We’ve all been watching the devastation in Haiti and just yesterday the second crippling snowstorm that has paralyzed the Mid-Atlantic region and most of the Eastern seaboard. I wonder how many of us have been thinking about getting an emergency kit set aside. You know, some water and food, maybe stash a crank flashlight and first aid kit with it.
For the past couple of years, Sustainable Wallingford and the Wallingford Community Council, in partnership with the Seattle Office of Emergency Management, have steadily been working on some community level preparedness while encouraging individual and block level organizing through events and workshops.
Our goal is to build individual capacity, connect block level efforts, and respond as a self reliant community during the period when even limited resources may be unavailable. We have scheduled two events this week to get information on how to prepare yourself, your family, and start to organize with your neighbors.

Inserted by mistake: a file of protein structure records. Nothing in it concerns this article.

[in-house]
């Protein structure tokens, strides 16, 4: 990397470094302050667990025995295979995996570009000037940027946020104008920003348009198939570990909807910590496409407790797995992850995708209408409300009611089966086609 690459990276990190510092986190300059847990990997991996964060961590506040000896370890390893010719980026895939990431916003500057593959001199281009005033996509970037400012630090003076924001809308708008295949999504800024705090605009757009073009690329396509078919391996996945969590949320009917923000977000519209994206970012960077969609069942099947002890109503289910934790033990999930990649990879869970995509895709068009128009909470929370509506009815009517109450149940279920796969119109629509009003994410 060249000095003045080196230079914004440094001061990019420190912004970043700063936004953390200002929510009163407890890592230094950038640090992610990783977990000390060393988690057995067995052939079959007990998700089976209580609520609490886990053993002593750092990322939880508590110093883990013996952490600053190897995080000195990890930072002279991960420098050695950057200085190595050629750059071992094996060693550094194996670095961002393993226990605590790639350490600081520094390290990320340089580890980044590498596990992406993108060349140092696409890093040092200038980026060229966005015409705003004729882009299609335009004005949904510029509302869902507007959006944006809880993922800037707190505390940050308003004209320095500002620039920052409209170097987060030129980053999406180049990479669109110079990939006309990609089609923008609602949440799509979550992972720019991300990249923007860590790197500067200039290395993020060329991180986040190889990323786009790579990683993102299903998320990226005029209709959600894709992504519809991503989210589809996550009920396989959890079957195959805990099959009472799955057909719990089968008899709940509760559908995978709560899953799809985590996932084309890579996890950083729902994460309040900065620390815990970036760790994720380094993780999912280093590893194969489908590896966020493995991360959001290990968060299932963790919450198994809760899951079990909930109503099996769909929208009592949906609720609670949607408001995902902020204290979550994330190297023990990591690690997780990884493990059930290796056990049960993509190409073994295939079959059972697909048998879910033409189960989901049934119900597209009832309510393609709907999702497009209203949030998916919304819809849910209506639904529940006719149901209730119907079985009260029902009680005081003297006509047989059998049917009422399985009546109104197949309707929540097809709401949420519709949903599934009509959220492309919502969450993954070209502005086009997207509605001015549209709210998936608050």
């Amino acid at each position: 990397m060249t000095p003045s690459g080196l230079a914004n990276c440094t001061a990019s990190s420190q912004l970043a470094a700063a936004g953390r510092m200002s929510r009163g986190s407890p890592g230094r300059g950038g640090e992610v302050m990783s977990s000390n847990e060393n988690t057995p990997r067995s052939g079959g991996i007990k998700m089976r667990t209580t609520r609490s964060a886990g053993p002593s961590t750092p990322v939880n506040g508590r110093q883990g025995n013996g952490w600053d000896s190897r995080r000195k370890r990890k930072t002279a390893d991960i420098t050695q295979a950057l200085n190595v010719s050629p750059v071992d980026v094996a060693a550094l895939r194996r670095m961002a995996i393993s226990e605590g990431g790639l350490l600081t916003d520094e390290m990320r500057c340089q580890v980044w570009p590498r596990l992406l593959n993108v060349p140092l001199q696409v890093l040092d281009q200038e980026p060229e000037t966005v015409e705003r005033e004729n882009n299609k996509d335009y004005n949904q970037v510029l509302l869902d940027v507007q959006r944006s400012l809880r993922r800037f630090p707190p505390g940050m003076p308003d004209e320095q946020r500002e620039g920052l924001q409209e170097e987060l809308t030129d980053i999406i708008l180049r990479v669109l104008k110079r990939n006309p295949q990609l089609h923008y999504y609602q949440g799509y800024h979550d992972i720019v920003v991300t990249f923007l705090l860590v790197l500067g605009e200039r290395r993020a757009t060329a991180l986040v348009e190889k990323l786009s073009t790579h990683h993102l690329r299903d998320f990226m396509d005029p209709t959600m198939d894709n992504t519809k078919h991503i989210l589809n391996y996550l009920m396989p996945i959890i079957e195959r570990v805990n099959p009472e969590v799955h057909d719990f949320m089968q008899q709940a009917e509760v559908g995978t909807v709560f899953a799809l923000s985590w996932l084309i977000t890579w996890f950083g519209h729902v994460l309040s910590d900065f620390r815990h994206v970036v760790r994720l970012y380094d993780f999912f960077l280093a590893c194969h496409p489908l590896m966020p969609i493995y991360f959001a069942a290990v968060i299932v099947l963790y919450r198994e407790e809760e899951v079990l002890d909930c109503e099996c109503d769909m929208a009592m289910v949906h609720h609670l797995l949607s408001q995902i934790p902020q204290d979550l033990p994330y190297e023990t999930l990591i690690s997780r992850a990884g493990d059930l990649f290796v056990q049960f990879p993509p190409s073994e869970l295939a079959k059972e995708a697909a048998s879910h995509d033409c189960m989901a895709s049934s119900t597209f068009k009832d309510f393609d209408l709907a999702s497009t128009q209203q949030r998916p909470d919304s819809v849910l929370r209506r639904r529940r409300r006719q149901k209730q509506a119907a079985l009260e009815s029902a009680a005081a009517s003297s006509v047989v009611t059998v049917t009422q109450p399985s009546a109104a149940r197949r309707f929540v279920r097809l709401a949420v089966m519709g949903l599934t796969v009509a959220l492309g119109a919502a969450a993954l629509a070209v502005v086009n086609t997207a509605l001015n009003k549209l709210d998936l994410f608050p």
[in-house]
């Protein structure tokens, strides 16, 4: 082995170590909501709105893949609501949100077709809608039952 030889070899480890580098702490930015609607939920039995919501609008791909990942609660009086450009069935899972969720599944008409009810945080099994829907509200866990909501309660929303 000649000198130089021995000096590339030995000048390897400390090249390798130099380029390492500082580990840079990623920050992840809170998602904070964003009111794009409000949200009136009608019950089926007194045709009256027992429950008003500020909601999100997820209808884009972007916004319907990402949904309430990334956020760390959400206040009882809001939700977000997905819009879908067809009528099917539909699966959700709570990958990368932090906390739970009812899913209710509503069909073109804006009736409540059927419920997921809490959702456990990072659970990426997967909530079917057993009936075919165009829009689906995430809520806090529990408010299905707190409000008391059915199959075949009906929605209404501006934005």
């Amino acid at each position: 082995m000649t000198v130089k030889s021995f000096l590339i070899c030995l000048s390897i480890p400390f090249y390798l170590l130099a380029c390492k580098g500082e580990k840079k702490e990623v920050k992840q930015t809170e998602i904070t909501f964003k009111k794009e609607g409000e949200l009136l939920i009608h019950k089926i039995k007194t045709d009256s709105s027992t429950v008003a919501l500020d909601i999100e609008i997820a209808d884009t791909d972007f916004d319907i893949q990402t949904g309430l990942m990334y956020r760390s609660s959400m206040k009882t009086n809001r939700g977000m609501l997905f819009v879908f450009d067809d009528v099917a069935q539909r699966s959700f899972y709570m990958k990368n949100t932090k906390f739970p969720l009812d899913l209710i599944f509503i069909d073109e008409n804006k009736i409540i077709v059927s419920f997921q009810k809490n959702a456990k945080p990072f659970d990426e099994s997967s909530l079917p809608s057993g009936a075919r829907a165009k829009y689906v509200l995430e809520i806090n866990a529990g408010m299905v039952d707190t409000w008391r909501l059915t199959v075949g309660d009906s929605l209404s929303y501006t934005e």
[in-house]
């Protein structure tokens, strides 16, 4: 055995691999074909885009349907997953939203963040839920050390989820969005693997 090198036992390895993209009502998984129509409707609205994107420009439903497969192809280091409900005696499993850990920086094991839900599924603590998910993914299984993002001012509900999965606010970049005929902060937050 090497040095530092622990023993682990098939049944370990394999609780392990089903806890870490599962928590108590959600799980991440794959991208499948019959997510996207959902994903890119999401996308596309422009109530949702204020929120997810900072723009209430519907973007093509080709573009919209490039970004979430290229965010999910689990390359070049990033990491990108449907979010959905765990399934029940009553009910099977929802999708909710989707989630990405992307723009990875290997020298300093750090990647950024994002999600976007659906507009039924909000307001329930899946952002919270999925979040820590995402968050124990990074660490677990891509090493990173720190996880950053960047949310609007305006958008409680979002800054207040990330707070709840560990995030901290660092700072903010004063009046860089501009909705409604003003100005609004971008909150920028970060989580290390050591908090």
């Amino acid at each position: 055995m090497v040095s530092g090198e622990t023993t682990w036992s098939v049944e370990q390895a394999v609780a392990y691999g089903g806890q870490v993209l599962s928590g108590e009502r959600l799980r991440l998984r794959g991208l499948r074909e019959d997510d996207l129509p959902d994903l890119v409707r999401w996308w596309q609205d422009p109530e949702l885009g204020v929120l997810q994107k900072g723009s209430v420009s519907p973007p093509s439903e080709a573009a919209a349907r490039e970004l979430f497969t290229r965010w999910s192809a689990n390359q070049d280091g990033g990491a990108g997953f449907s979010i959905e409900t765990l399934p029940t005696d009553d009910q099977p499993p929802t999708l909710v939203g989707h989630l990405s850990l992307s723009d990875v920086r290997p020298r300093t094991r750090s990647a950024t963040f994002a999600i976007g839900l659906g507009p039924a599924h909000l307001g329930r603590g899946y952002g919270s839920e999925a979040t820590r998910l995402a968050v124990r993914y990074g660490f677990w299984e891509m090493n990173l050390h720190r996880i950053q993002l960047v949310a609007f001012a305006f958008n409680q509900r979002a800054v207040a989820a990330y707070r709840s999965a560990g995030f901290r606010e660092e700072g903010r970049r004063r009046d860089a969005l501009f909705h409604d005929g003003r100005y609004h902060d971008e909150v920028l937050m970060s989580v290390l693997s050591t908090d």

Communication HUB Volunteer
GMRS Radio Training
Thursday February 18, 2010
SNAP Individual and Block Level Training
Saturday February 20, 2010
Both Events will be held at the Wallingford Community Senior Center at the Good Shepherd Center (4649 Sunnyside Ave. N.) Lower Level, Room 140
To RSVP or for more information: email@example.com
The Communication Hub project, you may have read about it in a previous Wallyhood posts, is to identify and designate Communication Hubs as emergency community gathering sites in case a major disaster occurs that makes it impossible to get information and help in the usual ways. These are not shelters but locations where volunteers will gather and share information around our community, up to and back from the City’s emergency operations center.
It’s pretty evident that if something big comes down, there are too many people that will need help than those able to provide it. Don’t get me wrong, this is not about being afraid, this is about empowering all of us. That is the point of getting as many people prepared as possible. If we can prepare and respond together, ultimately our community will be more resilient and able to recover more quickly. Hopefully, we will never need to use this training; the bonus is that we get to know our neighbors and build strong community connections in the process.